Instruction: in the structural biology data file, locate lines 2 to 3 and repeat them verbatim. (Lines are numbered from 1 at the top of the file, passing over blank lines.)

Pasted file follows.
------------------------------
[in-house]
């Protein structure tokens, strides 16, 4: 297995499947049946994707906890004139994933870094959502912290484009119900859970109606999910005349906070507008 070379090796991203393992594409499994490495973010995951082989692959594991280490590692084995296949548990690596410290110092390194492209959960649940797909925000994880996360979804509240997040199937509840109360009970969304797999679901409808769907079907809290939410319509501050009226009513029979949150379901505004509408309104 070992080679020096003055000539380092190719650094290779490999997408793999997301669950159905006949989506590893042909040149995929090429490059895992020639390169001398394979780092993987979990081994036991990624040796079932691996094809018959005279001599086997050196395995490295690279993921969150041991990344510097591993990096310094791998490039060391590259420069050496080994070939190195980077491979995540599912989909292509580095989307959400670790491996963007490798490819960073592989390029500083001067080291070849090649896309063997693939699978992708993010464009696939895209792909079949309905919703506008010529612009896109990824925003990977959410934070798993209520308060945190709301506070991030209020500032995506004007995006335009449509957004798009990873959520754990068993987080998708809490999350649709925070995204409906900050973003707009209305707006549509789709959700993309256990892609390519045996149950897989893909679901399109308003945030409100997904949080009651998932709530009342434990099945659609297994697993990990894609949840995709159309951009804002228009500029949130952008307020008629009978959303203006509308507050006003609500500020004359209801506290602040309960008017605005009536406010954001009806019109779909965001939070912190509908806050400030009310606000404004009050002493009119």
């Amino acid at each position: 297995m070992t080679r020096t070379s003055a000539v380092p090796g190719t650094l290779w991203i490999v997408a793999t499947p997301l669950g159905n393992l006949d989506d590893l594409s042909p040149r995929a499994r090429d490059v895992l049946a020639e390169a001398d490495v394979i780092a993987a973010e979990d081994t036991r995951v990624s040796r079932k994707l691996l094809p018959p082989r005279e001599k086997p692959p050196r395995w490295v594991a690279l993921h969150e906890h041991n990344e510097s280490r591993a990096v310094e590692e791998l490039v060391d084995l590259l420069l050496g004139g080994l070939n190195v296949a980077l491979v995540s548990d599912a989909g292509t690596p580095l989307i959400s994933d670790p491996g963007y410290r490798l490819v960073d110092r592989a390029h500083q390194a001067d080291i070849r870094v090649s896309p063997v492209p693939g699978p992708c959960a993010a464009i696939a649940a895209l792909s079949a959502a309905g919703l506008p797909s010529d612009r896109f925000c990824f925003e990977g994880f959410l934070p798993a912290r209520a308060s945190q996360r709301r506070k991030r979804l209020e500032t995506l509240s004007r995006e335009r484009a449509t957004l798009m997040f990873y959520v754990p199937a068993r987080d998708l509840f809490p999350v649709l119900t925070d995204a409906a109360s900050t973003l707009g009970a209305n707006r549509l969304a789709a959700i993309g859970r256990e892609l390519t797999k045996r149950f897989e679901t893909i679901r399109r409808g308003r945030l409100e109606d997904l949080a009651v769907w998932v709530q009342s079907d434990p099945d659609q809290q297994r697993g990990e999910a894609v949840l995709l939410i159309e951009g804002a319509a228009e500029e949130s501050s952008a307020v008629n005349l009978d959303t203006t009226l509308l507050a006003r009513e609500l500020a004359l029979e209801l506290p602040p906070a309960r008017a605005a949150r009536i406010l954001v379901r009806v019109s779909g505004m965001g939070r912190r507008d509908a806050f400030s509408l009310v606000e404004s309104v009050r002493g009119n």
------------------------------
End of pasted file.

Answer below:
């Protein structure tokens, strides 16, 4: 297995499947049946994707906890004139994933870094959502912290484009119900859970109606999910005349906070507008 070379090796991203393992594409499994490495973010995951082989692959594991280490590692084995296949548990690596410290110092390194492209959960649940797909925000994880996360979804509240997040199937509840109360009970969304797999679901409808769907079907809290939410319509501050009226009513029979949150379901505004509408309104 070992080679020096003055000539380092190719650094290779490999997408793999997301669950159905006949989506590893042909040149995929090429490059895992020639390169001398394979780092993987979990081994036991990624040796079932691996094809018959005279001599086997050196395995490295690279993921969150041991990344510097591993990096310094791998490039060391590259420069050496080994070939190195980077491979995540599912989909292509580095989307959400670790491996963007490798490819960073592989390029500083001067080291070849090649896309063997693939699978992708993010464009696939895209792909079949309905919703506008010529612009896109990824925003990977959410934070798993209520308060945190709301506070991030209020500032995506004007995006335009449509957004798009990873959520754990068993987080998708809490999350649709925070995204409906900050973003707009209305707006549509789709959700993309256990892609390519045996149950897989893909679901399109308003945030409100997904949080009651998932709530009342434990099945659609297994697993990990894609949840995709159309951009804002228009500029949130952008307020008629009978959303203006509308507050006003609500500020004359209801506290602040309960008017605005009536406010954001009806019109779909965001939070912190509908806050400030009310606000404004009050002493009119």
């Amino acid at each position: 297995m070992t080679r020096t070379s003055a000539v380092p090796g190719t650094l290779w991203i490999v997408a793999t499947p997301l669950g159905n393992l006949d989506d590893l594409s042909p040149r995929a499994r090429d490059v895992l049946a020639e390169a001398d490495v394979i780092a993987a973010e979990d081994t036991r995951v990624s040796r079932k994707l691996l094809p018959p082989r005279e001599k086997p692959p050196r395995w490295v594991a690279l993921h969150e906890h041991n990344e510097s280490r591993a990096v310094e590692e791998l490039v060391d084995l590259l420069l050496g004139g080994l070939n190195v296949a980077l491979v995540s548990d599912a989909g292509t690596p580095l989307i959400s994933d670790p491996g963007y410290r490798l490819v960073d110092r592989a390029h500083q390194a001067d080291i070849r870094v090649s896309p063997v492209p693939g699978p992708c959960a993010a464009i696939a649940a895209l792909s079949a959502a309905g919703l506008p797909s010529d612009r896109f925000c990824f925003e990977g994880f959410l934070p798993a912290r209520a308060s945190q996360r709301r506070k991030r979804l209020e500032t995506l509240s004007r995006e335009r484009a449509t957004l798009m997040f990873y959520v754990p199937a068993r987080d998708l509840f809490p999350v649709l119900t925070d995204a409906a109360s900050t973003l707009g009970a209305n707006r549509l969304a789709a959700i993309g859970r256990e892609l390519t797999k045996r149950f897989e679901t893909i679901r399109r409808g308003r945030l409100e109606d997904l949080a009651v769907w998932v709530q009342s079907d434990p099945d659609q809290q297994r697993g990990e999910a894609v949840l995709l939410i159309e951009g804002a319509a228009e500029e949130s501050s952008a307020v008629n005349l009978d959303t203006t009226l509308l507050a006003r009513e609500l500020a004359l029979e209801l506290p602040p906070a309960r008017a605005a949150r009536i406010l954001v379901r009806v019109s779909g505004m965001g939070r912190r507008d509908a806050f400030s509408l009310v606000e404004s309104v009050r002493g009119n």